|Wheeler, Jr., A.|
Submitted to: Proceedings of the Entomological Society of Washington
Publication Type: Peer Reviewed Journal
Publication Acceptance Date: 9/10/2010
Publication Date: 11/14/2010
Citation: Wheeler, Jr., A.G., Evans, G.A., Vandenberg, N.J. 2010. Pseudococcus saccharicola Takahashi (Hemiptera: Pseudococcidae) in the British Virgin Islands: first Western Hemisphere records, with records of a co-occurring lady beetle, Hyperaspis Scutifera (Mulsant). Proceedings of the Entomological Society of Washington. 112(4):565-575. Interpretive Summary: This paper records the occurrence of an exotic mealybug pest in the British Virgin Islands (BVI) and a co-occurring lady beetle predator that feeds on mealybugs. These records constitute the first report of these two insects in the BVI and the first report of the Old World mealybug species in the Western Hemisphere. Images and diagnoses are provided, along with discussion of mealybug host plants and the possible routes of introduction of the two insects. This information will assist researchers in identifying these insect species and will aid agricultural specialists involved in evaluating predators for use in biological control programs against invasive exotic mealybugs.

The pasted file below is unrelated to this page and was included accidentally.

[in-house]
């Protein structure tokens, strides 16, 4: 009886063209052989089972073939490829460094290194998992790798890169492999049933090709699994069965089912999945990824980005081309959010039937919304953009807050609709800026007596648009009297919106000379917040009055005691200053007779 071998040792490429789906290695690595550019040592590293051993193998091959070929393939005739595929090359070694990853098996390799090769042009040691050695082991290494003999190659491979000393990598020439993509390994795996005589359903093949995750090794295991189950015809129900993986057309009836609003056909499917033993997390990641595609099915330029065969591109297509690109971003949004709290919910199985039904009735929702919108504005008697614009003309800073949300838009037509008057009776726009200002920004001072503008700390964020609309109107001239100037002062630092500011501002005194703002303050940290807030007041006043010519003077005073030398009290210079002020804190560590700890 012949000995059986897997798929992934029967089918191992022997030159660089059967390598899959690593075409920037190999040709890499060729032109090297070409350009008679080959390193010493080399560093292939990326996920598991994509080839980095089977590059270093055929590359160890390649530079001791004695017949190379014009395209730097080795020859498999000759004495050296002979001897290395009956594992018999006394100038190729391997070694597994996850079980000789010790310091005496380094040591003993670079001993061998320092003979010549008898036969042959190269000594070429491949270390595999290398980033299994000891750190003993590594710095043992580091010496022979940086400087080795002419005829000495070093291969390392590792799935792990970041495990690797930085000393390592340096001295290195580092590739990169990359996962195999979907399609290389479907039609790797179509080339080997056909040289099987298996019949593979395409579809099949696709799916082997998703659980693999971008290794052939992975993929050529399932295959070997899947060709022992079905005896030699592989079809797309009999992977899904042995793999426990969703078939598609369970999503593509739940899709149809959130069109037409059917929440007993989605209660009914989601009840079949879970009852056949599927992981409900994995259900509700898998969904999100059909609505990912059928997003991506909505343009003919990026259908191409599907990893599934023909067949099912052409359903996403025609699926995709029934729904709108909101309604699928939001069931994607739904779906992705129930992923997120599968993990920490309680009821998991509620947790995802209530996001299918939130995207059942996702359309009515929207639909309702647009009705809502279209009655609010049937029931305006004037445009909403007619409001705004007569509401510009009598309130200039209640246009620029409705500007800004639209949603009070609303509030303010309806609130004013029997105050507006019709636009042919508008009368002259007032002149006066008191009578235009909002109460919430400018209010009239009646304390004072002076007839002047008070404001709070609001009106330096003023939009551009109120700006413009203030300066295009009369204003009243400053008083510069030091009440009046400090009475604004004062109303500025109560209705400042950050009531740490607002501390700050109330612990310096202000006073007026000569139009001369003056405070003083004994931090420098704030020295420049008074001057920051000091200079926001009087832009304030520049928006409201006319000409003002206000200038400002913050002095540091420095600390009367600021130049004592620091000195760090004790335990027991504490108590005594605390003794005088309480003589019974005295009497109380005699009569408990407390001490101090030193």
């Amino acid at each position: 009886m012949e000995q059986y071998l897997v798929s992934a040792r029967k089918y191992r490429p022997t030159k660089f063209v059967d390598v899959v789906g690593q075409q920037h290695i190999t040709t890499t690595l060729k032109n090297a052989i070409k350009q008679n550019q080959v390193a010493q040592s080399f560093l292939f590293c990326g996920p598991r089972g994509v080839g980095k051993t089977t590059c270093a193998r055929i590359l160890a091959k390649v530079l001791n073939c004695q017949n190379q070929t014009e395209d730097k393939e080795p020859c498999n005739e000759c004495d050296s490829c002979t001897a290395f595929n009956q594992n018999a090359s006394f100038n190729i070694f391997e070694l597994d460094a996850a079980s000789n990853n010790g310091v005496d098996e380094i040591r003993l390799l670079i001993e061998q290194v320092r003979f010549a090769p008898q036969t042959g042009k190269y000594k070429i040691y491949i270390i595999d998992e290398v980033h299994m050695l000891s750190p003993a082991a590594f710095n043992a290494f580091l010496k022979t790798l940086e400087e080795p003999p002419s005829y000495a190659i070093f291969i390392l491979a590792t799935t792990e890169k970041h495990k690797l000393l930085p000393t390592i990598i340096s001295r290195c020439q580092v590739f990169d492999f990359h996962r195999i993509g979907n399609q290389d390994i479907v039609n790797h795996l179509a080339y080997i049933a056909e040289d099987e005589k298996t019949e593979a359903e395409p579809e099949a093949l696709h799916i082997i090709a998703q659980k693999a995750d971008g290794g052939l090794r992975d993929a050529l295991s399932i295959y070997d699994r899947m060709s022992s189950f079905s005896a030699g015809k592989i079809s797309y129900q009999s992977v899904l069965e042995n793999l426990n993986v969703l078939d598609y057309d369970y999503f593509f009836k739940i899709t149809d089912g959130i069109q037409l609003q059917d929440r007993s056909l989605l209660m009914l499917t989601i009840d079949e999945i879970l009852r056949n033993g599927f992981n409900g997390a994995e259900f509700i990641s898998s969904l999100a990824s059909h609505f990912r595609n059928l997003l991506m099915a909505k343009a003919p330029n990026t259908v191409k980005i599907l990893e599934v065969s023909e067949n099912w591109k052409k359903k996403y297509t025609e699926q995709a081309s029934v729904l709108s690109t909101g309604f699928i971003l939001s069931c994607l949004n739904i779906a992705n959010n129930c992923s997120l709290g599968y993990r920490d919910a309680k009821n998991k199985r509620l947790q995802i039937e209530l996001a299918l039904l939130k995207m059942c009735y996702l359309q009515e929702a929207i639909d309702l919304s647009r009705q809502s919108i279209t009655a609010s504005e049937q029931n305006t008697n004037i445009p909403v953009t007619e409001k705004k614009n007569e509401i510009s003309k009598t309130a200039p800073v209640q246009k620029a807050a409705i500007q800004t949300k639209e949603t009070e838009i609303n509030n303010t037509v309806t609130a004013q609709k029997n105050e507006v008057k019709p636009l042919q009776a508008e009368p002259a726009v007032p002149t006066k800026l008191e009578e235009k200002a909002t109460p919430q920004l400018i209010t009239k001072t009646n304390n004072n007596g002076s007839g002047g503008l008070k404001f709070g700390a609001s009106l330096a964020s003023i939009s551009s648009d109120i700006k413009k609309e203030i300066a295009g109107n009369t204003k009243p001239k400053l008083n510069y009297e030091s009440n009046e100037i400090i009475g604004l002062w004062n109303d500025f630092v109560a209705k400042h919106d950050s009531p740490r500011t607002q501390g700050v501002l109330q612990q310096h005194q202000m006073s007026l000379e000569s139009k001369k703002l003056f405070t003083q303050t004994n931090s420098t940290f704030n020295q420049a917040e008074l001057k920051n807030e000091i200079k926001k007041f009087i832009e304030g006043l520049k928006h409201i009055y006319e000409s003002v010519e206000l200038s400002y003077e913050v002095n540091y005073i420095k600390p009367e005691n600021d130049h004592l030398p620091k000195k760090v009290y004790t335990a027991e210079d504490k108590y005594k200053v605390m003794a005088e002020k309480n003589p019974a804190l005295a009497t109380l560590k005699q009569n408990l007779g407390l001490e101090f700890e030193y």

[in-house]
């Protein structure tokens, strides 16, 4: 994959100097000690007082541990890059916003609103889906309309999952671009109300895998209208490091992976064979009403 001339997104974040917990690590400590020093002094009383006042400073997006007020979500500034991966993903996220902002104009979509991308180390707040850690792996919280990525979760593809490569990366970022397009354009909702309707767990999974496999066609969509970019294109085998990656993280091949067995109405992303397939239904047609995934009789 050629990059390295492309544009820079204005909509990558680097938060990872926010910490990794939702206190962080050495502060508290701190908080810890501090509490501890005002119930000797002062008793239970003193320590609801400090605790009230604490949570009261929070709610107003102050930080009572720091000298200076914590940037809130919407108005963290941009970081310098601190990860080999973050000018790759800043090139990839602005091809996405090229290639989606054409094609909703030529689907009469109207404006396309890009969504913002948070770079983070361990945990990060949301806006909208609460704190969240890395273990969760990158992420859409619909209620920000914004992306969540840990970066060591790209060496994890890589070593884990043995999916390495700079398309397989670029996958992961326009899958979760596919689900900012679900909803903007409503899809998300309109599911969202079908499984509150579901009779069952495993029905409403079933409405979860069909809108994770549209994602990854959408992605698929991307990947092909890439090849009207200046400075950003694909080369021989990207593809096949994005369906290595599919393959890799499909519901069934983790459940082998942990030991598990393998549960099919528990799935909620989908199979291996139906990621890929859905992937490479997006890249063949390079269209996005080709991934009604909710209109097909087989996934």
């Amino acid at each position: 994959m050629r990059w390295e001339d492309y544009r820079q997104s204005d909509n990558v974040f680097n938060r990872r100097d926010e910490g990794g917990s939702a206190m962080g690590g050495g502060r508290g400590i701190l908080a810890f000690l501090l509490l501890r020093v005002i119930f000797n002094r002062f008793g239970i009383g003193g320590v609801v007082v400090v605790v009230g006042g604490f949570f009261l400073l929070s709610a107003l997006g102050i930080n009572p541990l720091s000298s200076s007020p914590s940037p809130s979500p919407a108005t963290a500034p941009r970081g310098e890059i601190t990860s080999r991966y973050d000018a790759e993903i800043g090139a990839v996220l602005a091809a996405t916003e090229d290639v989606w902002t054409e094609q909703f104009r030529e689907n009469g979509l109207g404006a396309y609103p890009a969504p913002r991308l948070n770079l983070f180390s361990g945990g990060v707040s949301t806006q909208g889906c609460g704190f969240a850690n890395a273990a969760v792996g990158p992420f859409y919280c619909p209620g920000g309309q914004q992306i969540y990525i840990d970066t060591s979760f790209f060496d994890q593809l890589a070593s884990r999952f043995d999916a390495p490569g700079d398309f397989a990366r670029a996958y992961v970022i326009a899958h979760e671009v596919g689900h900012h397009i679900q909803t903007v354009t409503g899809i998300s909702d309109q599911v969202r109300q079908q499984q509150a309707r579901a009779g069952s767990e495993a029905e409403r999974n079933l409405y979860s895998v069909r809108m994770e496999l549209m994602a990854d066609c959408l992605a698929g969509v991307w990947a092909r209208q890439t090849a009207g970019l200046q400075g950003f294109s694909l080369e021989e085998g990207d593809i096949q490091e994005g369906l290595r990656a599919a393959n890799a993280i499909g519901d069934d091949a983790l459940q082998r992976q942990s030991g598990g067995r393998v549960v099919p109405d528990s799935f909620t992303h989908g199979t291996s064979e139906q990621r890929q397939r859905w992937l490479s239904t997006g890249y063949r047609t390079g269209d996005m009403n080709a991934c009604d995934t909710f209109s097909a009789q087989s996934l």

Technical Abstract: Pseudococcus saccharicola Takahashi was collected on Guana Island, and nearby Beef Island and Tortola, in the British Virgin Islands (BVI). The records are the first in the Western Hemisphere for this potentially important Old World pest of sugarcane and certain other graminoid crops. Host plants on Guana were Chloris barbata (swollen fingergrass), C. radiata (radiate fingergrass), Cynodon dactylon (bermudagrass), and Saccharum officinarum (sugarcane). A probable mealybug predator associated with colonies of P. saccharicola on all three islands was the hyperaspidine coccinellid Hyperaspis scutifera (Mulsant), previously recorded in the West Indies only from the Leeward Antilles (Curaçao). Both the mealybug and lady beetle are considered adventive in the BVI. Diagnoses and illustrations of both species are provided to facilitate their recognition. Hyperaspis sanctaeritae Dobzhansky, 1941, described from Arizona, USA, is proposed (by N.J.V.) as a junior synonym of H. scutifera (Mulsant, 1850).